Strauss-Kahn's Accuser Deserves Her Day in Court
The French press calls it a soap opera and the US public is similarly enthralled – former IMF chief Dominique Strauss-Kahn and the hotel housekeeper accusing him of sexual assault have each been painted alternately as villain or victim.
Strauss-Kahn’s attorneys are intent on portraying the housekeeper as a shady character with ties to drug dealers, prostitution, and federal crimes including tax evasion and lying to immigration authorities in order to obtain asylum. With her credibility thus tainted, their hope is that her claim against Strauss-Kahn will crumble, and if not, perhaps deportation will silence her. Regardless of allegations about character and immigration status, she deserves a chance to tell a judge what happened to her in that hotel suite.
While there is no doubt that some people embellish their asylum applications to increase their chances of success, many tens of thousands have legitimate cases that meet the criteria allowing them to seek safe haven in the US. They are desperate victims of torture, violence, and persecution, arriving in the US scarred and seeking a new life. The housekeeper possibly has had experiences few of us can even begin to imagine. Guinea, the country from which she fled, has a record of profound human rights abuses, including violent repression of dissenters, mass rape, and torture at the hands of government officials. No matter what her asylum application says, it is likely that she had an extraordinarily difficult life in Guinea and fled to the US in desperation.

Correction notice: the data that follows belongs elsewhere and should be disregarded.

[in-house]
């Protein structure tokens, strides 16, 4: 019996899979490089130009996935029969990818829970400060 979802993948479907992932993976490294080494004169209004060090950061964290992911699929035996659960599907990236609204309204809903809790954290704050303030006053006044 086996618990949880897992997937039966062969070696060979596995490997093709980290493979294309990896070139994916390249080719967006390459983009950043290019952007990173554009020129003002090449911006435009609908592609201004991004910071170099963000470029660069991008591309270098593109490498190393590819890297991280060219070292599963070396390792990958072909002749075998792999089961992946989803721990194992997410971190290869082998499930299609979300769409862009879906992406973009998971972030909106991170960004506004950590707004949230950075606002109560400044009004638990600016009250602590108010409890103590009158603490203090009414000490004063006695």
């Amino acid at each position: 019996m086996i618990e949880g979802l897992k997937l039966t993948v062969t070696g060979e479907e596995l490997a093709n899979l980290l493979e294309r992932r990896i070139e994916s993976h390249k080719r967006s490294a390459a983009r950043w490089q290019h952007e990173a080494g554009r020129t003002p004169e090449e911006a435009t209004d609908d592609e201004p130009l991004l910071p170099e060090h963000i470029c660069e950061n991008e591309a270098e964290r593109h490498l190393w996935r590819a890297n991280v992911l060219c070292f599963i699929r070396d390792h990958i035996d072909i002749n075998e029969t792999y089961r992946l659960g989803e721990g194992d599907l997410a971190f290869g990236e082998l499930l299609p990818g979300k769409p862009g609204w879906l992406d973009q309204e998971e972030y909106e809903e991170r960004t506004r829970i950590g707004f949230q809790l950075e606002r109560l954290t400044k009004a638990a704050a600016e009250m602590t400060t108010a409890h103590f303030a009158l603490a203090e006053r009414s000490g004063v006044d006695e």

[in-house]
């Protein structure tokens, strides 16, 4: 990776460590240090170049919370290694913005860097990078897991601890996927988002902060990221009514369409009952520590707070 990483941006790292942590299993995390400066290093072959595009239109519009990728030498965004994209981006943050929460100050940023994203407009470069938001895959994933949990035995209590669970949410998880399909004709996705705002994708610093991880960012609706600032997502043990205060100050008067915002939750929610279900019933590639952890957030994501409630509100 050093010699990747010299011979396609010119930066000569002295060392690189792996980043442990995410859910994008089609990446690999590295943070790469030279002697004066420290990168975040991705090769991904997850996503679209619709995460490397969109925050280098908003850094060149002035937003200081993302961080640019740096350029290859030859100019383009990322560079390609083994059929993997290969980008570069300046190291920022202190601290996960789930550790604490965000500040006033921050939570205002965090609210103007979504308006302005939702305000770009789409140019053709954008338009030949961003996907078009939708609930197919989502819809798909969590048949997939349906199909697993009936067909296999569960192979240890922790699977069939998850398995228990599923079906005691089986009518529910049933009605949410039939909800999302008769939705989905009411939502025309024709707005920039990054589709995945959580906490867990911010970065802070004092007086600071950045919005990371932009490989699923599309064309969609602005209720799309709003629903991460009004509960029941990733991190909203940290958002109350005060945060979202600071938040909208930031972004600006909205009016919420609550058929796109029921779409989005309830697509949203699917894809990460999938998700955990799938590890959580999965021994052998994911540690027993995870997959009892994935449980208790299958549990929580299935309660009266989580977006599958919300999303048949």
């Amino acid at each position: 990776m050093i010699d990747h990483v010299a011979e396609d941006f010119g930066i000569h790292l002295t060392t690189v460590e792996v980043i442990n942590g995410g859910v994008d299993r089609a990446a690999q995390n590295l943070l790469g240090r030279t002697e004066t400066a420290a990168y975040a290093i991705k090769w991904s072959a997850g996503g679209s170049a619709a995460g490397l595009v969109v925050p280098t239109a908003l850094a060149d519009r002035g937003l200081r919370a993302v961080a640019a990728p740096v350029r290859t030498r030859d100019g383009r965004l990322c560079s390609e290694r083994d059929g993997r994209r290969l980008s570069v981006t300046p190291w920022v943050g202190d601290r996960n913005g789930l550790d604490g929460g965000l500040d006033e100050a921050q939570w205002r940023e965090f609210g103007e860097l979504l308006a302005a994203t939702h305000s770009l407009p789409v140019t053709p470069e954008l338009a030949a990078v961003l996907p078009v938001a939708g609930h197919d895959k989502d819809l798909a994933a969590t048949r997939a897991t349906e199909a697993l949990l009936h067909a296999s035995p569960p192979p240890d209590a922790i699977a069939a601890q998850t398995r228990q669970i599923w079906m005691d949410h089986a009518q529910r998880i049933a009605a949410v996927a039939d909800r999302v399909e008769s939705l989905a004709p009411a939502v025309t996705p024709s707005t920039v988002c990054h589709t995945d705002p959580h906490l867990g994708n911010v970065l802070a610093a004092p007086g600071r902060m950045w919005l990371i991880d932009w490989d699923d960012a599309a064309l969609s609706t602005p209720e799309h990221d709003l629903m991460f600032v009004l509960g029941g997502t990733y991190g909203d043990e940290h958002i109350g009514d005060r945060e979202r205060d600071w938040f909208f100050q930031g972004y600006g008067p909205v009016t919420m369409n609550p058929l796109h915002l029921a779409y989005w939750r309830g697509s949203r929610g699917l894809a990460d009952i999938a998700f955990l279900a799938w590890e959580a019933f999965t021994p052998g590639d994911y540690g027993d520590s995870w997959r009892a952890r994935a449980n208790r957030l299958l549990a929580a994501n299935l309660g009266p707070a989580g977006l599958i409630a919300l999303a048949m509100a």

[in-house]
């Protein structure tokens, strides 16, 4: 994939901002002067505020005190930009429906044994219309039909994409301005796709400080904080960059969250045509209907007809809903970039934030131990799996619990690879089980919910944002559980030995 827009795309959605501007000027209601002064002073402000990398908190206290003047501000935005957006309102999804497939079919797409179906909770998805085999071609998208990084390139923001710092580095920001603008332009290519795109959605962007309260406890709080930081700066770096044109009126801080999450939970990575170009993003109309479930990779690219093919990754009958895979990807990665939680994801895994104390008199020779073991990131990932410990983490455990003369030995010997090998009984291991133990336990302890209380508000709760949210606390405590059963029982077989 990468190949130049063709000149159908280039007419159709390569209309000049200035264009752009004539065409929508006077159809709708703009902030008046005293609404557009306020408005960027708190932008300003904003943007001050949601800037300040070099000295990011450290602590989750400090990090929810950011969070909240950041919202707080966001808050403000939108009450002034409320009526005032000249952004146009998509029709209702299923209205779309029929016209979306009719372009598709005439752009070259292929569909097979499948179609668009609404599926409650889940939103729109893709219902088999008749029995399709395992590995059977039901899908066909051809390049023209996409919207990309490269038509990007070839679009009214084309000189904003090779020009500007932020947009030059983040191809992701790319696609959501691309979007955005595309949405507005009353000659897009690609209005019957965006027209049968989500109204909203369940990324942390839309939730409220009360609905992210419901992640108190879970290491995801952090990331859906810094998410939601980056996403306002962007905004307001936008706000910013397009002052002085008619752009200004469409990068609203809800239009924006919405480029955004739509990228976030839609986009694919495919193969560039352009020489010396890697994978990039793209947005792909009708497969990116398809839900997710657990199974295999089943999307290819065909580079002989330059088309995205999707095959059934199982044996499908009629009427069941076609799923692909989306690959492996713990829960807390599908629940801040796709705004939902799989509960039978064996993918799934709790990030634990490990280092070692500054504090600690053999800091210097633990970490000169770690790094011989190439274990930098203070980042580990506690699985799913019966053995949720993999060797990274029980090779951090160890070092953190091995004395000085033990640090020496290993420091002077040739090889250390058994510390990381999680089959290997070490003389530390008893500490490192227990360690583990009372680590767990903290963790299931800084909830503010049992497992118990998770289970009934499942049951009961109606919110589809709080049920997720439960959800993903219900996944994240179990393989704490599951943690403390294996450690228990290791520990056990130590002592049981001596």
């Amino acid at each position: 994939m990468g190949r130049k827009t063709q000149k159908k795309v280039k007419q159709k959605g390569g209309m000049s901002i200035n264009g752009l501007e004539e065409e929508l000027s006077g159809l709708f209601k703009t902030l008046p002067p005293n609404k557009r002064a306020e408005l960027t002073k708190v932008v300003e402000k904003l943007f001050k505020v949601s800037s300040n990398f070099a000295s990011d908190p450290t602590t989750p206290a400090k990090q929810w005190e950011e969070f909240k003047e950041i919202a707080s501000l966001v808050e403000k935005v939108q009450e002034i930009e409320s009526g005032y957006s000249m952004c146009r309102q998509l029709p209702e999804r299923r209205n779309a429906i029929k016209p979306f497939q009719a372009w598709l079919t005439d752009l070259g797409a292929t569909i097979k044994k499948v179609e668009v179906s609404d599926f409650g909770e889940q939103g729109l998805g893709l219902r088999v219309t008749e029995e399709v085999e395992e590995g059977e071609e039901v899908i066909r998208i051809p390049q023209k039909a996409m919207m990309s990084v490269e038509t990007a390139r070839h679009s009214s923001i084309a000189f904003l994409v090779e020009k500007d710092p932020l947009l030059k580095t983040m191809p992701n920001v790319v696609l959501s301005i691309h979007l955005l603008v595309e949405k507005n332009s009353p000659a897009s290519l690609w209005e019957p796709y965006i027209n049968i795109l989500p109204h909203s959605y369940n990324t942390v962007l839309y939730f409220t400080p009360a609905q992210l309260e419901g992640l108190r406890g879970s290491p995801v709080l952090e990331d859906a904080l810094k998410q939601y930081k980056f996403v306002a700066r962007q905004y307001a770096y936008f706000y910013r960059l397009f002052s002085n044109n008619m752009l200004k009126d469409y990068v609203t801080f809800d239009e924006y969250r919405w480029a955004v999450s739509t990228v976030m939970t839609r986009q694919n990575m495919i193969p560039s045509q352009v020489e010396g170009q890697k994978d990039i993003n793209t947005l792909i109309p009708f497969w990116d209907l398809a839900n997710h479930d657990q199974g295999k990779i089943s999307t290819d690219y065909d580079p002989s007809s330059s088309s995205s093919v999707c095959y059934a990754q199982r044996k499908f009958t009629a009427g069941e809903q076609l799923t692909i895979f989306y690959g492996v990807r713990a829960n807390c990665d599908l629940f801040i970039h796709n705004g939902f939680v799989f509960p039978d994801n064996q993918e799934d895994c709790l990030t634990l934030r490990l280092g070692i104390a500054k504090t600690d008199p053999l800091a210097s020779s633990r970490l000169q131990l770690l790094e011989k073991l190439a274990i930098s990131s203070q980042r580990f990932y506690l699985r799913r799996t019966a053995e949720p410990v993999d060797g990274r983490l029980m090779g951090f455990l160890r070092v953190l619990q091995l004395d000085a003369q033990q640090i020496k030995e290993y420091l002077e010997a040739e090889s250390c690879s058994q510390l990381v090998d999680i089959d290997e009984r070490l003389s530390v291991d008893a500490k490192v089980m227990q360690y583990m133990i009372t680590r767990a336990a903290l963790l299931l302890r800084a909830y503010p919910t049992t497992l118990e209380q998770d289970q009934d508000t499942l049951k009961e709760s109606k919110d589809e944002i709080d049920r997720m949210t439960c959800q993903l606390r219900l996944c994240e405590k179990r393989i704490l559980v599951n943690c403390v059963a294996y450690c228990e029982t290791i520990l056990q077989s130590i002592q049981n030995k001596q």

If Strauss-Kahn is prosecuted, we will learn more about the housekeeper’s immigration history, but more importantly, we will learn what this powerful man may have done to a vulnerable woman. We cannot lose perspective on the weight and severity of the criminal claims she has made against Strauss-Kahn. These allegations of violent sexual assault are serious, much more so than concerns about the potential civil infractions of an overstated asylum application. Whether she falsified her asylum application or is simply less than a perfect victim, she is entitled to pursue her claim. Justice demands that we allow her to tell her troubling and painful story to a court, while putting aside judgment about her immigration history.